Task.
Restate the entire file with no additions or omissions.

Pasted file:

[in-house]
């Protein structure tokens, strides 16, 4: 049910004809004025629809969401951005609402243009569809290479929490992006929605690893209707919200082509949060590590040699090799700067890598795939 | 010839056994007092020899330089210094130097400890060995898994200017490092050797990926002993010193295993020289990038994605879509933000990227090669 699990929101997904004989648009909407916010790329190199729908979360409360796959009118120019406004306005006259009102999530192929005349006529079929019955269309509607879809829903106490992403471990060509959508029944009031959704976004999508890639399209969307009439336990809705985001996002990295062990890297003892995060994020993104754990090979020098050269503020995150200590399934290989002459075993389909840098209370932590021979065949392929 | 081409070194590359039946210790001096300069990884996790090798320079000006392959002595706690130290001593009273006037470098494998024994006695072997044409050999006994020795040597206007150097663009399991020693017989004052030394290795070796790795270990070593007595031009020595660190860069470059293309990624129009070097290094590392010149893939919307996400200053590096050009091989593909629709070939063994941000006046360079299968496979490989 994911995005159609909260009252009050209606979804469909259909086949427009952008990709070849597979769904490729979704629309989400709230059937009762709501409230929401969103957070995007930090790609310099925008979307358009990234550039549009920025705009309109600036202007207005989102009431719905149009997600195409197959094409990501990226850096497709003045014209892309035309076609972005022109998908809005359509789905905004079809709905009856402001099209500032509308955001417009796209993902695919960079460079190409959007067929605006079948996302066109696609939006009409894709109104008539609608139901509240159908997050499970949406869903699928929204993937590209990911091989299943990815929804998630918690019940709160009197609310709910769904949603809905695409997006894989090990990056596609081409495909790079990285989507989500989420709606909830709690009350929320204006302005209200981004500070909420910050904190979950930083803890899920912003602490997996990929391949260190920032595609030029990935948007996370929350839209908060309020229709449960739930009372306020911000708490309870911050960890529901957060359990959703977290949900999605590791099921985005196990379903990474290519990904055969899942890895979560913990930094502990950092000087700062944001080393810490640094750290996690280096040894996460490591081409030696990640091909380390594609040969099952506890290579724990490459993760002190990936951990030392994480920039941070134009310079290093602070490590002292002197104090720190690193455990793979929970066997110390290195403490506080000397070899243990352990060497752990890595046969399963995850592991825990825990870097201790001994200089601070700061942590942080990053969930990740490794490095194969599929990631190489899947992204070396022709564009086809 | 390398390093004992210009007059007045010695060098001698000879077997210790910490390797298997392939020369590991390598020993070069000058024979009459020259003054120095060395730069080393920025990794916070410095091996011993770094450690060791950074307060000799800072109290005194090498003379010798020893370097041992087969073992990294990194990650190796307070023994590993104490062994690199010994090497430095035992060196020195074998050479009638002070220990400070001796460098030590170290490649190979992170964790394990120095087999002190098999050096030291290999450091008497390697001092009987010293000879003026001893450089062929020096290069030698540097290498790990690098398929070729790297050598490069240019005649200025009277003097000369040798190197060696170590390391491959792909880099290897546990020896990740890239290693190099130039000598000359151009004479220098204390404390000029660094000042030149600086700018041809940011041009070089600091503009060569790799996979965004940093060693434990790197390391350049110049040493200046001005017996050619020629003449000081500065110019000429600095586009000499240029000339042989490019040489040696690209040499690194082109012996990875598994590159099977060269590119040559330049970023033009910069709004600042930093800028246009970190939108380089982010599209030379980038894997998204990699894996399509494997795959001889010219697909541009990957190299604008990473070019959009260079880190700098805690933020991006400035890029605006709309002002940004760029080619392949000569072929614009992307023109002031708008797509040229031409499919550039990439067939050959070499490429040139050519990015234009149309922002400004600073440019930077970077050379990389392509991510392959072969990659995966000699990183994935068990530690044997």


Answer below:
[in-house]
């Protein structure tokens, strides 16, 4: 049910004809004025629809969401951005609402243009569809290479929490992006929605690893209707919200082509949060590590040699090799700067890598795939 | 010839056994007092020899330089210094130097400890060995898994200017490092050797990926002993010193295993020289990038994605879509933000990227090669 699990929101997904004989648009909407916010790329190199729908979360409360796959009118120019406004306005006259009102999530192929005349006529079929019955269309509607879809829903106490992403471990060509959508029944009031959704976004999508890639399209969307009439336990809705985001996002990295062990890297003892995060994020993104754990090979020098050269503020995150200590399934290989002459075993389909840098209370932590021979065949392929 | 081409070194590359039946210790001096300069990884996790090798320079000006392959002595706690130290001593009273006037470098494998024994006695072997044409050999006994020795040597206007150097663009399991020693017989004052030394290795070796790795270990070593007595031009020595660190860069470059293309990624129009070097290094590392010149893939919307996400200053590096050009091989593909629709070939063994941000006046360079299968496979490989 994911995005159609909260009252009050209606979804469909259909086949427009952008990709070849597979769904490729979704629309989400709230059937009762709501409230929401969103957070995007930090790609310099925008979307358009990234550039549009920025705009309109600036202007207005989102009431719905149009997600195409197959094409990501990226850096497709003045014209892309035309076609972005022109998908809005359509789905905004079809709905009856402001099209500032509308955001417009796209993902695919960079460079190409959007067929605006079948996302066109696609939006009409894709109104008539609608139901509240159908997050499970949406869903699928929204993937590209990911091989299943990815929804998630918690019940709160009197609310709910769904949603809905695409997006894989090990990056596609081409495909790079990285989507989500989420709606909830709690009350929320204006302005209200981004500070909420910050904190979950930083803890899920912003602490997996990929391949260190920032595609030029990935948007996370929350839209908060309020229709449960739930009372306020911000708490309870911050960890529901957060359990959703977290949900999605590791099921985005196990379903990474290519990904055969899942890895979560913990930094502990950092000087700062944001080393810490640094750290996690280096040894996460490591081409030696990640091909380390594609040969099952506890290579724990490459993760002190990936951990030392994480920039941070134009310079290093602070490590002292002197104090720190690193455990793979929970066997110390290195403490506080000397070899243990352990060497752990890595046969399963995850592991825990825990870097201790001994200089601070700061942590942080990053969930990740490794490095194969599929990631190489899947992204070396022709564009086809 | 390398390093004992210009007059007045010695060098001698000879077997210790910490390797298997392939020369590991390598020993070069000058024979009459020259003054120095060395730069080393920025990794916070410095091996011993770094450690060791950074307060000799800072109290005194090498003379010798020893370097041992087969073992990294990194990650190796307070023994590993104490062994690199010994090497430095035992060196020195074998050479009638002070220990400070001796460098030590170290490649190979992170964790394990120095087999002190098999050096030291290999450091008497390697001092009987010293000879003026001893450089062929020096290069030698540097290498790990690098398929070729790297050598490069240019005649200025009277003097000369040798190197060696170590390391491959792909880099290897546990020896990740890239290693190099130039000598000359151009004479220098204390404390000029660094000042030149600086700018041809940011041009070089600091503009060569790799996979965004940093060693434990790197390391350049110049040493200046001005017996050619020629003449000081500065110019000429600095586009000499240029000339042989490019040489040696690209040499690194082109012996990875598994590159099977060269590119040559330049970023033009910069709004600042930093800028246009970190939108380089982010599209030379980038894997998204990699894996399509494997795959001889010219697909541009990957190299604008990473070019959009260079880190700098805690933020991006400035890029605006709309002002940004760029080619392949000569072929614009992307023109002031708008797509040229031409499919550039990439067939050959070499490429040139050519990015234009149309922002400004600073440019930077970077050379990389392509991510392959072969990659995966000699990183994935068990530690044997």